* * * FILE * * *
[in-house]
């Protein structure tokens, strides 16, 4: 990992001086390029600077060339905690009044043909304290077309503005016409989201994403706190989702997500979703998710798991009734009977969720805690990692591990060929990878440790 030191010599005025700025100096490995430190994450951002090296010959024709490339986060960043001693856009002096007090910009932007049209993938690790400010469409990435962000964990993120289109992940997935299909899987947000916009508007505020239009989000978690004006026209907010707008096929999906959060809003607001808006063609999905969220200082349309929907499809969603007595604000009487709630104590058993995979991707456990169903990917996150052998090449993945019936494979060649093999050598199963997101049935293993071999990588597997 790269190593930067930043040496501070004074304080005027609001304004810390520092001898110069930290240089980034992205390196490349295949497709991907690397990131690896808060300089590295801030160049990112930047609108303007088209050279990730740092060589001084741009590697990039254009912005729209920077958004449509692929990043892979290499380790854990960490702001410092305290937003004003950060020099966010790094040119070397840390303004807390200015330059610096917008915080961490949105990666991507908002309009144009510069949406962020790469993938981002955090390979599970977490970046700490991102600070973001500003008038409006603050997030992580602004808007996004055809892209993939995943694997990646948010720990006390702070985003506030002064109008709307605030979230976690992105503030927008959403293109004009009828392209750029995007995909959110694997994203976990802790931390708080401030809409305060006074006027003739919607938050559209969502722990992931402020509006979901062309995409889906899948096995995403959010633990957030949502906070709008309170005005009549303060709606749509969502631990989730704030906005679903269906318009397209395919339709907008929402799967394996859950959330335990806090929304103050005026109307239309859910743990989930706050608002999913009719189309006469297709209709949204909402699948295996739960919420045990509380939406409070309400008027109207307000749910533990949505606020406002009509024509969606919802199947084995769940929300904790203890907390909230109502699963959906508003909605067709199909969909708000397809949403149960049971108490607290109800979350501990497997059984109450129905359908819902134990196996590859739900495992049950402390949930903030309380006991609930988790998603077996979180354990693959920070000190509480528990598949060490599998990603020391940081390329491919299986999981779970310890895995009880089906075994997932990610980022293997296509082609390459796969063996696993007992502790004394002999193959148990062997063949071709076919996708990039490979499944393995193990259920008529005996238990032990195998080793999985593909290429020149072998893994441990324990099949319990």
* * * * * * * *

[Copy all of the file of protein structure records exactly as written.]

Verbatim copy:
[in-house]
């Protein structure tokens, strides 16, 4: 990992001086390029600077060339905690009044043909304290077309503005016409989201994403706190989702997500979703998710798991009734009977969720805690990692591990060929990878440790 030191010599005025700025100096490995430190994450951002090296010959024709490339986060960043001693856009002096007090910009932007049209993938690790400010469409990435962000964990993120289109992940997935299909899987947000916009508007505020239009989000978690004006026209907010707008096929999906959060809003607001808006063609999905969220200082349309929907499809969603007595604000009487709630104590058993995979991707456990169903990917996150052998090449993945019936494979060649093999050598199963997101049935293993071999990588597997 790269190593930067930043040496501070004074304080005027609001304004810390520092001898110069930290240089980034992205390196490349295949497709991907690397990131690896808060300089590295801030160049990112930047609108303007088209050279990730740092060589001084741009590697990039254009912005729209920077958004449509692929990043892979290499380790854990960490702001410092305290937003004003950060020099966010790094040119070397840390303004807390200015330059610096917008915080961490949105990666991507908002309009144009510069949406962020790469993938981002955090390979599970977490970046700490991102600070973001500003008038409006603050997030992580602004808007996004055809892209993939995943694997990646948010720990006390702070985003506030002064109008709307605030979230976690992105503030927008959403293109004009009828392209750029995007995909959110694997994203976990802790931390708080401030809409305060006074006027003739919607938050559209969502722990992931402020509006979901062309995409889906899948096995995403959010633990957030949502906070709008309170005005009549303060709606749509969502631990989730704030906005679903269906318009397209395919339709907008929402799967394996859950959330335990806090929304103050005026109307239309859910743990989930706050608002999913009719189309006469297709209709949204909402699948295996739960919420045990509380939406409070309400008027109207307000749910533990949505606020406002009509024509969606919802199947084995769940929300904790203890907390909230109502699963959906508003909605067709199909969909708000397809949403149960049971108490607290109800979350501990497997059984109450129905359908819902134990196996590859739900495992049950402390949930903030309380006991609930988790998603077996979180354990693959920070000190509480528990598949060490599998990603020391940081390329491919299986999981779970310890895995009880089906075994997932990610980022293997296509082609390459796969063996696993007992502790004394002999193959148990062997063949071709076919996708990039490979499944393995193990259920008529005996238990032990195998080793999985593909290429020149072998893994441990324990099949319990």